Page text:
The California Division of Occupational Safety and Health brought in their senior special investigator to the case, a guy by the name of Brian A.Baudendistel. Investigator Baudendistel was a key figure in setting up the criminal charges against Professor Harran and UCLA and this was all documented on his 95-page report blaming the accident on the defendants. Which is what happened to Professor Harran and the University of California Regents when they were charged with willfully violating California’s occupational safety and health standards.

Harran’s defense attorney, Thomas O’Brien filed a petition in court to quash the prosecution’s attempt to arrest his client and question the credibility of Baudendistel. The motion discusses that the judge should not have been too trusting on Baudendistel’s report suggesting to arrest his client when Baudendistel failed to disclose his juvenile background.

The filed motion stated, “”Incredibly, the affidavit failed to disclose … that at age 16, Investigator Baudendistel murdered a man in cold blood during a failed drug deal and almost certainly lied or deliberately misled the District Attorney within the past two months about his involvement in that heinous crime.”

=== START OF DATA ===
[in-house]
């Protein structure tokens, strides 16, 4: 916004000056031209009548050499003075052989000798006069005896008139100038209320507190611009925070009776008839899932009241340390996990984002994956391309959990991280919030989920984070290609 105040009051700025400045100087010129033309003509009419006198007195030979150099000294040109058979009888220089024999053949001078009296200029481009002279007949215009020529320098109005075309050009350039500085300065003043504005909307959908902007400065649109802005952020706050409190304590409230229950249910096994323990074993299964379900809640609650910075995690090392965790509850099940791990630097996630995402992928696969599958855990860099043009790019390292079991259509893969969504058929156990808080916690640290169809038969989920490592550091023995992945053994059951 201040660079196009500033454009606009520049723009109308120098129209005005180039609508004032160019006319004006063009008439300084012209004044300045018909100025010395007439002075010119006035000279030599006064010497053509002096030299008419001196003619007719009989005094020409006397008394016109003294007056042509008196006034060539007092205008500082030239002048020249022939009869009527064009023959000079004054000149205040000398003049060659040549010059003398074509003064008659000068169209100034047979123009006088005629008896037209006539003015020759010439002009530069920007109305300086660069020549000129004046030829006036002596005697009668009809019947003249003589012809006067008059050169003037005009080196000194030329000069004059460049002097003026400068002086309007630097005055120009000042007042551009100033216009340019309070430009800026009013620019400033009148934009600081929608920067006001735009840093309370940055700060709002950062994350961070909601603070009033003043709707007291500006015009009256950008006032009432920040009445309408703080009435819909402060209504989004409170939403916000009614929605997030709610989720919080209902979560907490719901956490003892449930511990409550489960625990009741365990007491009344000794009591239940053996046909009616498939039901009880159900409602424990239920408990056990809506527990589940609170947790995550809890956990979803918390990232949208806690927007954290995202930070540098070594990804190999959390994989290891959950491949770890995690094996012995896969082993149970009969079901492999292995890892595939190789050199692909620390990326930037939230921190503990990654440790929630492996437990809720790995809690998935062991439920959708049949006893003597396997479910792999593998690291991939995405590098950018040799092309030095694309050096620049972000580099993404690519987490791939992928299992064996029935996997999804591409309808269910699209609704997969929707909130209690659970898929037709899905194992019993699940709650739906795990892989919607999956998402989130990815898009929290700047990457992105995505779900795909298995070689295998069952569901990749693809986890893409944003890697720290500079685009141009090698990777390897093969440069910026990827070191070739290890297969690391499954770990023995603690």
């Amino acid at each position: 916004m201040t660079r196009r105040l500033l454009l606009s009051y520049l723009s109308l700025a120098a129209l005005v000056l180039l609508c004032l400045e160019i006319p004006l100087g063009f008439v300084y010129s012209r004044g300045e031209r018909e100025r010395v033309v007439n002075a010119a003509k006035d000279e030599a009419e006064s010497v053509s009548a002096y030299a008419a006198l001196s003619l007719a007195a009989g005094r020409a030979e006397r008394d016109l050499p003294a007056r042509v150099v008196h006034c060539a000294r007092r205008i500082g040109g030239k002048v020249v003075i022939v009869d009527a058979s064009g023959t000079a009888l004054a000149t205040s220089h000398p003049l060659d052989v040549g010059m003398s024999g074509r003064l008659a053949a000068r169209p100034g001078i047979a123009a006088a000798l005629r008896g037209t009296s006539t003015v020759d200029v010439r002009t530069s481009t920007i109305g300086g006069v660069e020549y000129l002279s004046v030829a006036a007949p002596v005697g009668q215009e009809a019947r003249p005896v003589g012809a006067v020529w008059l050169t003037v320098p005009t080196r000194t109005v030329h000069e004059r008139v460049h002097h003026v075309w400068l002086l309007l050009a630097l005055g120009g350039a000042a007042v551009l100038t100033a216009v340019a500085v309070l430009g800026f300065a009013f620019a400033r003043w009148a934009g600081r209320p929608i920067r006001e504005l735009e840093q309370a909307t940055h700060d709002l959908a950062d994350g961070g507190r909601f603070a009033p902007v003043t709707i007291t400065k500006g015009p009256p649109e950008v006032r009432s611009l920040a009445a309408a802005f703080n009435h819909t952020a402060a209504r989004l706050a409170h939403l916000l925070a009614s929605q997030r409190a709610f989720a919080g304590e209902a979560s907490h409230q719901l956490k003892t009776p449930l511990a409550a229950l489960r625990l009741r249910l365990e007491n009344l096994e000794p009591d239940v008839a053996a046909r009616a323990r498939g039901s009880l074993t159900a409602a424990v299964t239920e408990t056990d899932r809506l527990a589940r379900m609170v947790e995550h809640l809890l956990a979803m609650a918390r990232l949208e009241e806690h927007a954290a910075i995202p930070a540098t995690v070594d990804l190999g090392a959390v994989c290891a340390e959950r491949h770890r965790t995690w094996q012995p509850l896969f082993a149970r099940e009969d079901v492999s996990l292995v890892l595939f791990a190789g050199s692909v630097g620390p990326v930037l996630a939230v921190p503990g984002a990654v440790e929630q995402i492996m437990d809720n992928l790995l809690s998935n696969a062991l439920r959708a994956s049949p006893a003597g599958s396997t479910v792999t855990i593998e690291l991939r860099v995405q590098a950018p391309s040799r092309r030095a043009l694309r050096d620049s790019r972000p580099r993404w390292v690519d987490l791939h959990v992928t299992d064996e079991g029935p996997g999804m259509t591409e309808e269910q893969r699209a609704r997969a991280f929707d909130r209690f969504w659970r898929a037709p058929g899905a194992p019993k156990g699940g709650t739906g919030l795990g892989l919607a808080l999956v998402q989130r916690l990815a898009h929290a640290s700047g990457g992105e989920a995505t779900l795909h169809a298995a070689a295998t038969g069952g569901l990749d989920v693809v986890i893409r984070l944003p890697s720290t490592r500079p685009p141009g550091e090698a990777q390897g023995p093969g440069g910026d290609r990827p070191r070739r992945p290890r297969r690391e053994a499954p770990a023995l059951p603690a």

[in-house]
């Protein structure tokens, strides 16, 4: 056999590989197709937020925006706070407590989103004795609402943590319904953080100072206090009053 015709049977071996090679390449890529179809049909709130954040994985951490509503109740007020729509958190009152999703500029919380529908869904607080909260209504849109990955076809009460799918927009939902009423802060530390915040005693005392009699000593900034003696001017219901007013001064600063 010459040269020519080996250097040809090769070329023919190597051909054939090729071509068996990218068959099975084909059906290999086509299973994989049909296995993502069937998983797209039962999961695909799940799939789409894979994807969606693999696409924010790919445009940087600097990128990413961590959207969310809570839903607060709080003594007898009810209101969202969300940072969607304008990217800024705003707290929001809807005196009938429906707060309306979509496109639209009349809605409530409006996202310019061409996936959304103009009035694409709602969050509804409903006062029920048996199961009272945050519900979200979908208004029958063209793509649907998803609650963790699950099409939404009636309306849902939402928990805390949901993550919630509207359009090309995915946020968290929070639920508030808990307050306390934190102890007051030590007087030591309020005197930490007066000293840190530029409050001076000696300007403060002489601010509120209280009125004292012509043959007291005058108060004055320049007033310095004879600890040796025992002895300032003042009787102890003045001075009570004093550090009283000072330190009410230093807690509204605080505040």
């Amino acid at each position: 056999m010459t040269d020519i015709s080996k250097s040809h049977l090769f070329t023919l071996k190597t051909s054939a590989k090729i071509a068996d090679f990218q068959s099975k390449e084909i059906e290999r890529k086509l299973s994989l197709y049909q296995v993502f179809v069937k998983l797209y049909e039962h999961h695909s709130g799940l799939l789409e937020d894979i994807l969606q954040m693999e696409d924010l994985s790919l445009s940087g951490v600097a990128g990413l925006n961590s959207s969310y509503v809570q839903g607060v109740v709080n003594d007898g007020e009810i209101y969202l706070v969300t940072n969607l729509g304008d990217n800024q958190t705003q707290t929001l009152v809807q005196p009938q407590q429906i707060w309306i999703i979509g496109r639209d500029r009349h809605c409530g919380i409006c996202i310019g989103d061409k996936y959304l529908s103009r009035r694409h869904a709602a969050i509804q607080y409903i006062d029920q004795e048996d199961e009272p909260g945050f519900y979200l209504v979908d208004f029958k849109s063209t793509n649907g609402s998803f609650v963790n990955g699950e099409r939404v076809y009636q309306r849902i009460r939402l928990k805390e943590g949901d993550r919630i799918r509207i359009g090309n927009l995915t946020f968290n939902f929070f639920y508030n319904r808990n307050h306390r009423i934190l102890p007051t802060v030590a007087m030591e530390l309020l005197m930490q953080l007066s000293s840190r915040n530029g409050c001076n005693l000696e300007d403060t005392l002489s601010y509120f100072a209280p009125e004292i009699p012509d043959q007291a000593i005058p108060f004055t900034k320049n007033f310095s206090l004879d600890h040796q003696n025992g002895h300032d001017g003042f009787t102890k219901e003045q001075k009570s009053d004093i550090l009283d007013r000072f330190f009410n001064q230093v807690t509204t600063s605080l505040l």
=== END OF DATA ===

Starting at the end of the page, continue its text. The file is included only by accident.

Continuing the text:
The defense is insisting that California Occupational Health and Safety Agency (OSHA) investigator Brian A. Baudendistel is the same Brian A. Baudendistel who in 1985, along with 2 accomplices, enticed Michael Murray whom he met at a bar in El Dorado (a Northern California town) to follow him to an alley to buy drugs from the victim. The said Baudendistel and his accomplices then robbed him of the methamphetamine he had on him that amounted to $3000.

The 26-year-old Michael Meyer was on his motorcycle when he got hit by bullet from a shotgun killing him on the spot. His body was only recovered a month after the incident. Baudendistel was 16 at the time of the crime and had been tried in juvenile court.

In California, juvenile records are not made public and once these records are sealed by the state, the record of the crime is erased from the public’s memory. But the murder had wide media coverage when it occurred from newspaper outlets like the Placerville Times and the Mountain Democrat.

Initially, the prosecutors advised the defense that it was not the same person who committed the crime but recanted their statement when Investigator Baudendistel’s fingerprints matched that of the Baudendistel who committed the crime. Investigator Baudendistel is now 43 years old which would also be the age of the guilty Baudendistel.

If Baudendistel is the same person and he failed to disclose his involvement in a heinous crime when he was still a minor, this would enable the defense to quash the warrant to arrest Harran because “no prosecution was properly brought” within the 3-year statute of limitations for such cases.

If Harran is found guilty, he could get a maximum of 4 1/2 years of jail time. As for the University of California Board of Regents, they will face a stiff fine up to $4.5 million.